Conflict Resolution for Individuals & Organizations

Got humans? There will be conflict. If there isn’t, someone’s not expressing their needs. Differing opinions can make us nervous, but if we keep an open mind without getting defensive, we have the opportunity to see an issue from a different perspective. Read More…



This essay is a deep dive into the subject of conflict and the process of conflict resolution. It will provide you with more than a basic understanding.


Click on the image to read it.


See more articles at the bottom of this page that cover a range of skills that will help you communicate clearly, cleanly, and with compassion – all of which will help prevent conflict from arising because there will be fewer misunderstandings.

Direct & Clear Communication Will Decrease Conflict

Conflict Resolution is a broad topic with numerous layers and aspects.

Relational and procedural skills are interdependent. When both are present within a group, the result is effective communication.

In organizations, being organized and consistently following a set of processes and procedures, will result in fewer misunderstandings and therefore fewer disagreements.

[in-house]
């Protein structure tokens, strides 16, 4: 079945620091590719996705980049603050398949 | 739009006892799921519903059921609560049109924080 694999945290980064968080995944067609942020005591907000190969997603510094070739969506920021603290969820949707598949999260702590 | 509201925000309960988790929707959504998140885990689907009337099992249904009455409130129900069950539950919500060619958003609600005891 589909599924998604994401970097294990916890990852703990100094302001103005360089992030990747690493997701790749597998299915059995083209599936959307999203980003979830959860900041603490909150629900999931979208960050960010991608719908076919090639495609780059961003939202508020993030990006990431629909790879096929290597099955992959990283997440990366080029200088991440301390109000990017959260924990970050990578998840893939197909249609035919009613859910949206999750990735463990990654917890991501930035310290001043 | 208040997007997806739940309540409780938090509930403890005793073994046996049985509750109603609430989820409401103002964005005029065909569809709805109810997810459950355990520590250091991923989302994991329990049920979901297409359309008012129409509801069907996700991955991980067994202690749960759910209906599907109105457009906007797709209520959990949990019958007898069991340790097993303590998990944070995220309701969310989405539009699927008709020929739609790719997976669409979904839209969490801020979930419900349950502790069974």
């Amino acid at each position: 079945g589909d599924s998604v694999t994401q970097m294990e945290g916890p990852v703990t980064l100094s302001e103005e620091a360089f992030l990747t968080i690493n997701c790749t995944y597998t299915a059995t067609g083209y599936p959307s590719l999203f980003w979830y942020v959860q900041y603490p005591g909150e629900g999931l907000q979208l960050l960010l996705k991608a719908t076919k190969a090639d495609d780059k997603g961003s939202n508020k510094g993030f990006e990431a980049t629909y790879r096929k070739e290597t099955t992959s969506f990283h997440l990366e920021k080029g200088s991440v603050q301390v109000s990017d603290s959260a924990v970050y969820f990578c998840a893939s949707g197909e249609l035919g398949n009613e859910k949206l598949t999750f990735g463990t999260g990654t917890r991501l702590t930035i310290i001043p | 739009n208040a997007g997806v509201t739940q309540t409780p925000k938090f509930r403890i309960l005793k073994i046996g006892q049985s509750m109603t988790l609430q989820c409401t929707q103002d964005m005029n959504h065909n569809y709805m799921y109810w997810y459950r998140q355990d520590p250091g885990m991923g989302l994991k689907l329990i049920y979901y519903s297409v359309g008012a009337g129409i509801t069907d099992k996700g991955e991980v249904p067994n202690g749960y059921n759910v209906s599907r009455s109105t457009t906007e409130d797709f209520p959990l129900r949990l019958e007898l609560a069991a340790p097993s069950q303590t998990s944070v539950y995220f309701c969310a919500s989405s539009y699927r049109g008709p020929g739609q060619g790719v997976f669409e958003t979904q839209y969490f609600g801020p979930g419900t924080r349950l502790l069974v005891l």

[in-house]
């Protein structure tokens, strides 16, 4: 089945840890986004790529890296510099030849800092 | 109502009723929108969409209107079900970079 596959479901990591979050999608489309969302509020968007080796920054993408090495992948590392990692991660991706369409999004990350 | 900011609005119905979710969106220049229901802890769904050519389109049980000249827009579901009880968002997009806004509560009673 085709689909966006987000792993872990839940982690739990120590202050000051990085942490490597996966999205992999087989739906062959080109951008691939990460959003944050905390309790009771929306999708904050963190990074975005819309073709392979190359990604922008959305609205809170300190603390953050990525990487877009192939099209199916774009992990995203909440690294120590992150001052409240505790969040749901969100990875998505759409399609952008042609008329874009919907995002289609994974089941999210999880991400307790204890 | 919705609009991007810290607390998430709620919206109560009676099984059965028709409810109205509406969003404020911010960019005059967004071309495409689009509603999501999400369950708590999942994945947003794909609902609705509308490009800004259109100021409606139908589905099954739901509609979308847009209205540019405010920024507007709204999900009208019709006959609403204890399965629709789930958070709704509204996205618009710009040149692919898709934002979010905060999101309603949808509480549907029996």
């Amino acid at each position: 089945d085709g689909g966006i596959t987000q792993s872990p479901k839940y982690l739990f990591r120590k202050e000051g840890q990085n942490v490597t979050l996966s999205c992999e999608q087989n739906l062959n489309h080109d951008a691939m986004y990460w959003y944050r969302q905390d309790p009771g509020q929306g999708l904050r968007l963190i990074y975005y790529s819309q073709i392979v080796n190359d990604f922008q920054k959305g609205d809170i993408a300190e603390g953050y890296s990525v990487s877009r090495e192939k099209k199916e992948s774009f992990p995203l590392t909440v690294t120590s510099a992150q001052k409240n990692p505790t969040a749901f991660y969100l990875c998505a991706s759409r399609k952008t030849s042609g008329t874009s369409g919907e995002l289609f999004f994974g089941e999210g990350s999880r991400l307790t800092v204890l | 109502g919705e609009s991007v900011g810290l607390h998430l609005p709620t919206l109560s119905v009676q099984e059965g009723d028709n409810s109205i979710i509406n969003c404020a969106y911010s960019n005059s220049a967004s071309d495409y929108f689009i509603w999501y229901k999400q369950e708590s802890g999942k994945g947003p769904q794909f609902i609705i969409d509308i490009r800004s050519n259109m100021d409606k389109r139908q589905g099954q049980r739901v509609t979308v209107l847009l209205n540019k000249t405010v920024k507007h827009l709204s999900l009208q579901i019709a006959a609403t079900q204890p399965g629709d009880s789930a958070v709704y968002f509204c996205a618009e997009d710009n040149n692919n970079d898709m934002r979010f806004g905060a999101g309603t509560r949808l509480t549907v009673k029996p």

In groups with members who are weak in relational, organizational, and process skills, the quality of meeting facilitation is usually also inadequate.

After years of observing various groups and organizations, those with the fewest conflicts were those with skilled leaders and facilitators. The people who ran the meetings were trained facilitators with an aptitude for the role, which included top-notch relational skills.

woman standing facilitating a meeting of four others
Assertiveness Skills are the foundation of direct and clear communication. All of the Relational Skills will help decrease the number of conflicts in your life and give you the skills to more easily resolve them.